I woke remembering a scene from a film I saw several years ago. It was Memorial Day weekend and I was alone. I went to a matinee showing of Of Gods and Men, which ends with a devastating scene of several Trappist monks being marched to their death in the snow in Tibhirine, during the Algerian Civil War. I remember emerging from the cool dark theatre to the bright afternoon. The sorrow for these men, the blinding snow on the screen, the humid air outside.
Downtown, the city was preparing for the evening’s celebrations — the holiday lighting of Waterfire amid Brown’s commencement festivities. I was to be there later myself, circulating among the artists and administrators for one purpose or another.
But that snow. How I remember it filling the screen. Beautiful, pristine, silent. Then the footsteps of the men as they trudged through, knowing how it would end. I was overwhelmed with sadness, thinking of it again this morning, all these years later.
Drove down to Philadelphia, arrived in late afternoon. It was a bright and beautiful day. In the car, M played a podcast series about Charles Manson. Mostly, I drifted in and out of sleep. Would wake periodically to some disturbing story or gruesome detail. I don’t remember dreaming.
One of M’s oldest friends lives here. I recognize places we’ve been before, over the years. Before the children and jobs. It’s a perfect evening for walking, so after decadent pizzas (truffle and pecorino) and happy hour wine (just me), we walk through downtown for gelato and then sit with it in the park.
This morning, I wake feeling anxious. There are a few things I should have done before we left, a few emails still unanswered. And gradually, I start to see how quickly the time here will go. Already, plans with friends today and tomorrow. Any vague notions I might have had about stretches of time to read and write now dissipating. I have a busy week ahead — appointments and meetings I will need to have prepared for. It’s wearying at times, but I remind myself: This is in fact the life I have chosen.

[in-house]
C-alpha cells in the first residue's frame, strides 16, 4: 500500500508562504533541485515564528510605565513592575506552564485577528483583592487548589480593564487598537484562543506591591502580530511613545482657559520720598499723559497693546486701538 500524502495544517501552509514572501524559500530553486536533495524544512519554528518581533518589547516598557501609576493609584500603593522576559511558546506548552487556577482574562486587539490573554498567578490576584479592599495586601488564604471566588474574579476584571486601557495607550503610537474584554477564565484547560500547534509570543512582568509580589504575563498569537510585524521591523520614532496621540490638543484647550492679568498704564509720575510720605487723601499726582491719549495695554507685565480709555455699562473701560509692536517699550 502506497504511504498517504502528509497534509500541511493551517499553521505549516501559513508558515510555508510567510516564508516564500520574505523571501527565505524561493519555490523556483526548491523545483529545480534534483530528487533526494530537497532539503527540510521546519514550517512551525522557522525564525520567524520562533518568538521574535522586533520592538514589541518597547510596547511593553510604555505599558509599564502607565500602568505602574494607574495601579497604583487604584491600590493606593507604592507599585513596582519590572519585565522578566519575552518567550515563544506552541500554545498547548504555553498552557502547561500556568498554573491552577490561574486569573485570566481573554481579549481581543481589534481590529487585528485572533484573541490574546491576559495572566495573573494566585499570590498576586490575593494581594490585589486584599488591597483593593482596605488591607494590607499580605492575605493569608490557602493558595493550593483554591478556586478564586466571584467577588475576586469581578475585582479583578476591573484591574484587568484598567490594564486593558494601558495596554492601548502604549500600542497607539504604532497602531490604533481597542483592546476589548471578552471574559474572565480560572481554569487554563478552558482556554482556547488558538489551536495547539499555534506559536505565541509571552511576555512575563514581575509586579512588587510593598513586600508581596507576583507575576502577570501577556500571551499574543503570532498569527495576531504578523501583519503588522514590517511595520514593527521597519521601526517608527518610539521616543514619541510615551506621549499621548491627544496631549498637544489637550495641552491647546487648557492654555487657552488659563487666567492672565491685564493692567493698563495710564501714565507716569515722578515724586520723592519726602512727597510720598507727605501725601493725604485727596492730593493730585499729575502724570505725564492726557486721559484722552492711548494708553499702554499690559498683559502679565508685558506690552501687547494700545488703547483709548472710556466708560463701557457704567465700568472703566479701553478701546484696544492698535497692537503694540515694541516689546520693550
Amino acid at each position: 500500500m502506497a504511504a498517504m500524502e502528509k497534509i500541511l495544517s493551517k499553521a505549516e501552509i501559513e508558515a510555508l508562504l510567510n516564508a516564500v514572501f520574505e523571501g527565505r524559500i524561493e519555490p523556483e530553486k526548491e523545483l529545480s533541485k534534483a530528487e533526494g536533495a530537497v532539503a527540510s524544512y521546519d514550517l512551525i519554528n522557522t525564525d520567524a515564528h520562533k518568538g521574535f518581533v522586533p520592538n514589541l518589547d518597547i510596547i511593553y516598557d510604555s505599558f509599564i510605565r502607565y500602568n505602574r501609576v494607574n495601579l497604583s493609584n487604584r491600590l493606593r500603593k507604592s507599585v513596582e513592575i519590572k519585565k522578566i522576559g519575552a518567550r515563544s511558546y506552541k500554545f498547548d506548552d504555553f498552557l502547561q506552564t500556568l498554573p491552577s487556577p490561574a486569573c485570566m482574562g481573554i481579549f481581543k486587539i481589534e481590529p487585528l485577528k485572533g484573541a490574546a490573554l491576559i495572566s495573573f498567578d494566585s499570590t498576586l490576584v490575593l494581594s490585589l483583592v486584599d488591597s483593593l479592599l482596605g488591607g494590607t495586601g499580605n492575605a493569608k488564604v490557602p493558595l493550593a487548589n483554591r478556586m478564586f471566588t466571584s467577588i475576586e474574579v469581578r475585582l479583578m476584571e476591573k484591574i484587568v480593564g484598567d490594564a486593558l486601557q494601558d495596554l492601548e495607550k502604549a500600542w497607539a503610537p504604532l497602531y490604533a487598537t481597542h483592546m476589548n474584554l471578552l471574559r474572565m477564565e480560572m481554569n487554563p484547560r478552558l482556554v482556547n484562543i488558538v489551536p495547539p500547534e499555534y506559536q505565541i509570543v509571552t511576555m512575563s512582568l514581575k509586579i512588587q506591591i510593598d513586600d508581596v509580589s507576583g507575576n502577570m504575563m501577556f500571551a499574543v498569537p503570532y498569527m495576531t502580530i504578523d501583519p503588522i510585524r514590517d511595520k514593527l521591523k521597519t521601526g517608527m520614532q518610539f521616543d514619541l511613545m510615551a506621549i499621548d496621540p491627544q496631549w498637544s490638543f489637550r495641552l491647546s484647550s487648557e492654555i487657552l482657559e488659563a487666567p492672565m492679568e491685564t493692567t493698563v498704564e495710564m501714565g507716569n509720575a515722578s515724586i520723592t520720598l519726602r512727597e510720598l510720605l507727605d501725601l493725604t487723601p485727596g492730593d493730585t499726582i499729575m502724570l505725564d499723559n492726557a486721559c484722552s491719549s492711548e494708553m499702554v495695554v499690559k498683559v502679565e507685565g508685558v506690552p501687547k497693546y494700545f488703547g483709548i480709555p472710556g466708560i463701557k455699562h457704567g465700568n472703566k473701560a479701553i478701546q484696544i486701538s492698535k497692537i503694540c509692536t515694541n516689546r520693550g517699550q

Among my various notebooks, I find one I kept during the week-long summer writing course I took at Brown nearly ten years ago now. I was finding my way back to writing. Workshops in the morning, writing time in the afternoon, which I mostly spent in the sciences library. (I think I put myself in an unfamiliar place, so that I would remain in a state of heightened alert.) Readings in the evening. I remember it being a good and productive week. Wayne Koestenbaum was one of the visiting authors. He read from what would become Humiliation, and my notebook is filled with things he said about living as a writer. The long game of it.
On reading voraciously and widely: “What if you haven’t even yet discovered the nationality of the writers who will become most important to you?”
On finding your form: “You’ll write a novel, and then a second, and then a third, and maybe then you’ll find the right form, which will all be informed by the three novels.”
“Become an activist of your own sensibility,” he said. “Become a cultural sleuth.” I wrote all these things down, sensing their importance, even if I did not then know what they meant. I think I am understanding a little better, now.
One of the assignments that week was to draw some sort of map. I don’t recall exactly what the prompt was anymore, but it must have made some reference to childhood or to memory. After a few false starts (my drawing skills are extremely limited) I came up with this.
What I love about discovering this scrap (I’ve written “napkin map” in the upper corner, just beyond the frame) is seeing how I am always attempting to express something about longing. About wanting some other thing, about the emotional charge of desire. I see myself existing in this liminal state — here, but not here. Here, but looking back. Here, but awaiting the next thing, just around the bend, following the curve of desire.